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Anyone who has ever seen anything done by the Marx Brothers knows that their brand of humor isn't for everybody, especially in today's modern culture of mostly vulgar and disgusting gross-out humor. With their quick wit and relentless push of comedy, the Marx Brothers changed comedy forever and this movie is a prime example. Groucho plays a famous African explorer who has just returned and his giving outlandish tales of his adventures. Meanwhile, Chico and Harpo play two musicians who scheme and chase women. All in all, this is just great fun. It shows how amazing the Marx Brothers were with comedy and how seamlessly they transferred from Broadway to film. If you like comedy, this is definitely a must-see. If you like the Marx Brothers, then you aren't a fan unless you have seen it. This isn't their best work, but it's better than most comedy out there.
*** This review may contain spoilers ***
Society hostess Mrs Rittenhouse is throwing a big party to exhibit a
great art treasure and has invited Captain Geoffrey T. Spaulding, a
famed explorer, as her guest of honour. All is going well until the
painting is stolen ...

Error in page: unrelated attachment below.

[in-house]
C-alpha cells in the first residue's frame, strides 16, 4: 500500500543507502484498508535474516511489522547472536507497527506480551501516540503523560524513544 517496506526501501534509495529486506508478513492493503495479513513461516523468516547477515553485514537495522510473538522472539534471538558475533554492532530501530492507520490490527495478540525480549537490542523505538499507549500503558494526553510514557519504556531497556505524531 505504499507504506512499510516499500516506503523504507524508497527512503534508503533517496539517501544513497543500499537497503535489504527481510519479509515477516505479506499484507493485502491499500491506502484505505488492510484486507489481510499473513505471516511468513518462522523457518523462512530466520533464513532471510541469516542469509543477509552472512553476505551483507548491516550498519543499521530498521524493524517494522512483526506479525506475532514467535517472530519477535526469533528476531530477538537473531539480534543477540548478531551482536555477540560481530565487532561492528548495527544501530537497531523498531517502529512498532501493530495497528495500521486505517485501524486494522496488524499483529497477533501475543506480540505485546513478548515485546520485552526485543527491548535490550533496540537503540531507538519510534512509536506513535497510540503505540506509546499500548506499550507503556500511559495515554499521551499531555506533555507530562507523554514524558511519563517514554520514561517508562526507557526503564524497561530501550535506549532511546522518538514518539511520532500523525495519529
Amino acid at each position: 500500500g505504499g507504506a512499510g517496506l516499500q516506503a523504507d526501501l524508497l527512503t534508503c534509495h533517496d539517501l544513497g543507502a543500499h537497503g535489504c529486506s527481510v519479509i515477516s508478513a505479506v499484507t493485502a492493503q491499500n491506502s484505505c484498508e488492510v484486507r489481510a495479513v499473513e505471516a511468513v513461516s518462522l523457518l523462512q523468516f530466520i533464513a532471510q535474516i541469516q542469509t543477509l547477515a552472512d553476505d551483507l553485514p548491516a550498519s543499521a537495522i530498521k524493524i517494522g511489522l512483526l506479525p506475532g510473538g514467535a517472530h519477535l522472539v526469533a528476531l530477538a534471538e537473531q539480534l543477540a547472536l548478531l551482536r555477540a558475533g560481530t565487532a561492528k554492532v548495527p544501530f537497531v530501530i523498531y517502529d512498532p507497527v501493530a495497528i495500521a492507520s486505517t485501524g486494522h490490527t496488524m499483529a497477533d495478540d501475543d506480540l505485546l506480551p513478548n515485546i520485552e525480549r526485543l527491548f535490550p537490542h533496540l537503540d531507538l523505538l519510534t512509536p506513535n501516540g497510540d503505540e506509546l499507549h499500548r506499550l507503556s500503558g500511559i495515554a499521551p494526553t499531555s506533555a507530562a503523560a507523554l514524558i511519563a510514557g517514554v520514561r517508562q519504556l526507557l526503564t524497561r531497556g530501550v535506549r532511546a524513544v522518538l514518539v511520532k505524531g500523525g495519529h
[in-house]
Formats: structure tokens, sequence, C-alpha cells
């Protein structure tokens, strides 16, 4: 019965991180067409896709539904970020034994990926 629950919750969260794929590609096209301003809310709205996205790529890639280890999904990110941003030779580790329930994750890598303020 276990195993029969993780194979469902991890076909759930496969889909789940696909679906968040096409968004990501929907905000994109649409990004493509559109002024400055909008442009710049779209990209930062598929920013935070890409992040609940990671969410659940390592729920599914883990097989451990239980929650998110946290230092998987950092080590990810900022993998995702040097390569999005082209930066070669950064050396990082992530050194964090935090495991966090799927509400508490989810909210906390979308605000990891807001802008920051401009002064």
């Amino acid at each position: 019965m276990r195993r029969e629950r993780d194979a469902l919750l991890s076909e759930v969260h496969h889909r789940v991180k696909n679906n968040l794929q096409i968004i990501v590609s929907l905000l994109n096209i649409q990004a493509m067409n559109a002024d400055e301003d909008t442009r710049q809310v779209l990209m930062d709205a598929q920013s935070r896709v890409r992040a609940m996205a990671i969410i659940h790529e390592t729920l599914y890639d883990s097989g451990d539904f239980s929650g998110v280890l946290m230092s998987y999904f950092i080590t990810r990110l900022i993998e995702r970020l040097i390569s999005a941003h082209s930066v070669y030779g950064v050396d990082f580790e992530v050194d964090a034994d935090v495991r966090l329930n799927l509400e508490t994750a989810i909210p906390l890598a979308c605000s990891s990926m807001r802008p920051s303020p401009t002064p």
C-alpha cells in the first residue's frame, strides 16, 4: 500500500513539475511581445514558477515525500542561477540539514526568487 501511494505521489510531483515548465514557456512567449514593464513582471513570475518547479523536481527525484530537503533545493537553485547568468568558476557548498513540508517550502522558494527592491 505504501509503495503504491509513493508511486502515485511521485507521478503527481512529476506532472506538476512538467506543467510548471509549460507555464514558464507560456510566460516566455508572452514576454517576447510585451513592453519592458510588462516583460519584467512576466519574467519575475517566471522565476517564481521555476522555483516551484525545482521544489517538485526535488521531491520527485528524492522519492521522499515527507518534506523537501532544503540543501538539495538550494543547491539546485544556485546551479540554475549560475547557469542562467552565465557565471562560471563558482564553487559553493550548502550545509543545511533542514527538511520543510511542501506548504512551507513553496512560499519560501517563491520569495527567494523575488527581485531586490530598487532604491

This is one of the very best Marx Brothers pictures (only Duck Soup and A Day At The Races are better, in my opinion) which set the tone for their movies, particularly with the insane dialogue. The dialogue in this movie is just incredible - it just keeps rushing past with dizzying speed and content. There are insane puns, non sequiturs, total gibberish, bizarre arty references (a series of asides spoofing the style of Eugene O'Neill's Pulitzer Prize-winning play Strange Interlude), and daring double-entendre ("Signor Ravelli's first selection will be Somewhere My Love Lies Sleeping with a male chorus."). In particular, Chico and Groucho's sparring is totally cracked - "For playing, we get ten dollars an hour." - "And for not playing ?" - "Twelve dollars an hour.". The writing by Bert Kalmar, George S. Kaufman, Harry Ruby and Morrie Ryskind can only be accurately described as extraordinary. I'm not sure if it's good or bad, but it's extraordinary ! It's also full of great music, notably the much-beloved Hello, I Must Be Going number, a wonderful sequence where Chico gets stuck on an endless melody (Ding-ding-ding-ding-ding-dang !!) on the piano and perhaps Harpo's most beautiful three-minute, one-shot, no-cuts harp solo. The brothers are also surrounded by some great performers here; Dumont is as irresistible as ever, Roth is wonderful as the batty flapper girl Arabella ("Oh, Mr Ravioli !") and was the subject of an intriguing biopic years later entitled I'll Cry Tomorrow, Sorin is a gas as the high-falluting art critic (the scene with Groucho where he gets their names mixed up is priceless) and Greig - one of Preston Sturges' gifted comedy troupe - is a seasoned pro as Hives, the lugubrious butler. If the movie has one fault, it's that it's a little stagey and flatly directed, an obvious adaptation of the original 1928 Broadway play. But this can't spoil this beautifully crazy, brain-melting, goofily romantic comedy masterpiece.